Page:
Alternative uses for shipping containers

These days it’s all about green construction methods. Home builders and architects are seeking new ways to creatively recycle materials for the creation of new, unique and energy-efficient buildings. One of the most exciting and innovative approaches in green architecture of the last 10 years or so is the use of shipping containers.

Cargo containers or shipping containers are perfect for use as buildings as they are manufactured to be weatherproof and to last. With so much tonnage of cargo freight being moved across the seas each year, there are plenty of containers to reuse and recycle. They are strong and built to withstand open sea travel making them ideal for use as a building.

Easy to modify, the containers can be reshaped into a variety of different shapes for their architectural purposes. Fortunately, they already come in the shape of rooms, with their rectangular shapes.

One exciting project that has been completed using shipping containers is ‘The Shipyard’. It’s a shared art gallery and studio that has been created from 27 used shipping containers. Each artist has their own studio within a container, and there is an 11,000sq ft lot in the centre. Artists work on their metal, mechanical and kinetic art – creating pieces that are too large to be made in a smaller studio space. However, the shipping containers afford the artists the affordable and creative space that they need in order to create some of their most innovative outputs.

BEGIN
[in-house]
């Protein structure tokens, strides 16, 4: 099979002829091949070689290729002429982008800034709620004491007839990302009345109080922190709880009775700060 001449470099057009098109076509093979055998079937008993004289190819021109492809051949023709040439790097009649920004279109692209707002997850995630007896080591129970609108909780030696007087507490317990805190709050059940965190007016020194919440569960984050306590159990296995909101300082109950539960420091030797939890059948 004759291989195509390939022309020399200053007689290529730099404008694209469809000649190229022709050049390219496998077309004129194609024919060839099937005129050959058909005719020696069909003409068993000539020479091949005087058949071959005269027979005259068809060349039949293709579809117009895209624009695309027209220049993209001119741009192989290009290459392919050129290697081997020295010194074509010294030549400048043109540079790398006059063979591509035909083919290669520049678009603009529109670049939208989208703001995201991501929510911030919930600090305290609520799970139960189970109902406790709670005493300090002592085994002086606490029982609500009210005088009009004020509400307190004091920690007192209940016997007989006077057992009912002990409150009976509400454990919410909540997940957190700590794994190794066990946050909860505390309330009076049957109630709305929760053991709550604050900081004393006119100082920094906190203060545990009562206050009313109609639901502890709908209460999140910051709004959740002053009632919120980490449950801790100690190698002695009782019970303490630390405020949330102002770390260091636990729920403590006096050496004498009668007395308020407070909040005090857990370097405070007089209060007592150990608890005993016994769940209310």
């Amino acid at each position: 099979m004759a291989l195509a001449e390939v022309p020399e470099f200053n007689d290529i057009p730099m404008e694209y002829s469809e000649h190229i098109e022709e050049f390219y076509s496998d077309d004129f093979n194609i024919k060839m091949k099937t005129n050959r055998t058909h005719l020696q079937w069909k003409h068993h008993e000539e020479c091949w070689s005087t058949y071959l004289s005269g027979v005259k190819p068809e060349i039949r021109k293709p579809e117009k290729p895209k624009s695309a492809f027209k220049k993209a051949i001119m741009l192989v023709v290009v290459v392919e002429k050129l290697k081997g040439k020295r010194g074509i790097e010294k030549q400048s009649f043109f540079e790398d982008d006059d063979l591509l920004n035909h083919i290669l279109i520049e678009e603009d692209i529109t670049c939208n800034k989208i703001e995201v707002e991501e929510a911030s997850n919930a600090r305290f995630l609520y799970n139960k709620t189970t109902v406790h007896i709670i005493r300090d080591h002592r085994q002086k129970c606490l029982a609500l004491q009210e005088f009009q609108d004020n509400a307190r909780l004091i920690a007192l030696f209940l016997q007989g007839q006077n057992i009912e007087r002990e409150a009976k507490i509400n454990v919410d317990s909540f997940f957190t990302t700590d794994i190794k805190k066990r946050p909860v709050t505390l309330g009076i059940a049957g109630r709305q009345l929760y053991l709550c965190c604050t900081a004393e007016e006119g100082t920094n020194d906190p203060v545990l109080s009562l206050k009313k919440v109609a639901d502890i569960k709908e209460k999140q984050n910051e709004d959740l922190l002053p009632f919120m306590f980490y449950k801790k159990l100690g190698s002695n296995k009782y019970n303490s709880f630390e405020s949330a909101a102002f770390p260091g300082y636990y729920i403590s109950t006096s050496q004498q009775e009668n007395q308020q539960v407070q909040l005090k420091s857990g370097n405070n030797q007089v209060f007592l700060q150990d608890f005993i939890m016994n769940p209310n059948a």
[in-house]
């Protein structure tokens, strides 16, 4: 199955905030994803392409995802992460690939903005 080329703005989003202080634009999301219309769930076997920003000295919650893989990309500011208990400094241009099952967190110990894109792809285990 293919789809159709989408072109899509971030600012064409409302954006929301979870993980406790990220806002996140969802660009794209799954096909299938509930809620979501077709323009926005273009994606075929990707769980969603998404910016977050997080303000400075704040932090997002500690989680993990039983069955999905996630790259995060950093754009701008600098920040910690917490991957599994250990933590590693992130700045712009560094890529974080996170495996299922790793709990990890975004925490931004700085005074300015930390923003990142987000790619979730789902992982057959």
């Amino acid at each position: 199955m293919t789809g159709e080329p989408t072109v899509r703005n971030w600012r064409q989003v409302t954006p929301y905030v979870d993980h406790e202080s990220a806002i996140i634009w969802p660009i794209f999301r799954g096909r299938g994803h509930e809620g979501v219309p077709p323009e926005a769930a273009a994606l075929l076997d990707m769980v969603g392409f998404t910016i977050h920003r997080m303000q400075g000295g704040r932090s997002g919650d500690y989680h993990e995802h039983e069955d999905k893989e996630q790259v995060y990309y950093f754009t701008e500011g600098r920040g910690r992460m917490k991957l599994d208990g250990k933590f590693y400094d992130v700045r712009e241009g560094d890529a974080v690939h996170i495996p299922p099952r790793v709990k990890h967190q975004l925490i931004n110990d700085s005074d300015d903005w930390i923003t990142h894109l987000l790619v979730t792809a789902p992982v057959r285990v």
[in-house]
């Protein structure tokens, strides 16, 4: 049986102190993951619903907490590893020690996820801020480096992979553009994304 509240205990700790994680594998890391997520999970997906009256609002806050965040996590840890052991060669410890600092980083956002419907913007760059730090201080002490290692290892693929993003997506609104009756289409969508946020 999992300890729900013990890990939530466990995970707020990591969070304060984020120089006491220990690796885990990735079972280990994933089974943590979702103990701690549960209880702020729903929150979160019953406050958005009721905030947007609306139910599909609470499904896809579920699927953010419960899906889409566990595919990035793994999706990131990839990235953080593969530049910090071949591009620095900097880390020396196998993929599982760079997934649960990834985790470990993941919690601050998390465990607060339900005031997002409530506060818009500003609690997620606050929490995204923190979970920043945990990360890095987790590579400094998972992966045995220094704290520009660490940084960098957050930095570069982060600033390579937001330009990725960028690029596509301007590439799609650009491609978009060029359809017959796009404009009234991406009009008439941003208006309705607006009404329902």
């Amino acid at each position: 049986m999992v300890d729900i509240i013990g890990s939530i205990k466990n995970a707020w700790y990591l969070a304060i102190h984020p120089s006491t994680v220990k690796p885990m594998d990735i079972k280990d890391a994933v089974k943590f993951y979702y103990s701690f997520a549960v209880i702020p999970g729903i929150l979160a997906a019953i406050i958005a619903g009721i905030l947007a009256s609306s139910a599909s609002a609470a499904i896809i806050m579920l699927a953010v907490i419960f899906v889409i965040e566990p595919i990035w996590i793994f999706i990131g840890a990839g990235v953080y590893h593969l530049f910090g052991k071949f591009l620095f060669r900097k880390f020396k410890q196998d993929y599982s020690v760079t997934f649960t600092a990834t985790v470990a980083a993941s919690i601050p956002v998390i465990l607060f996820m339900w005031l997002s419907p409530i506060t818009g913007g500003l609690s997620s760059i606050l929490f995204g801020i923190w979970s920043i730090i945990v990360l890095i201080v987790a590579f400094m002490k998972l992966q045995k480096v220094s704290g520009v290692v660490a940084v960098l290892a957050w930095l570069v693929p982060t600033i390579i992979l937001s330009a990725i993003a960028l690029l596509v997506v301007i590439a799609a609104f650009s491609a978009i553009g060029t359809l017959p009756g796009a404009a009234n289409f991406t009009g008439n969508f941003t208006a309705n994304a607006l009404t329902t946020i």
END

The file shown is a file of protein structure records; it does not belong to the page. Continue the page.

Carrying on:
Another example of how shipping containers have been used to create an art-related building is the Nomadic Museum. Using 20-foot-long containers, the space is used as a gallery to show art pieces. It can be easily taken apart, transported, and built up again in other locations. It has already been used for exhibitions in New York, Los Angeles, Mexico City, Venice and Tokyo.

The flexibility of shipping containers makes them ideal for all manner of projects – from the city centre apartment block to a cabin in a forest. They can be used to create relatively small residences or combined in order to create larger, more complex multi-story homes. There are already shipping container housing projects in existence in Australia, England, Holland and the USA.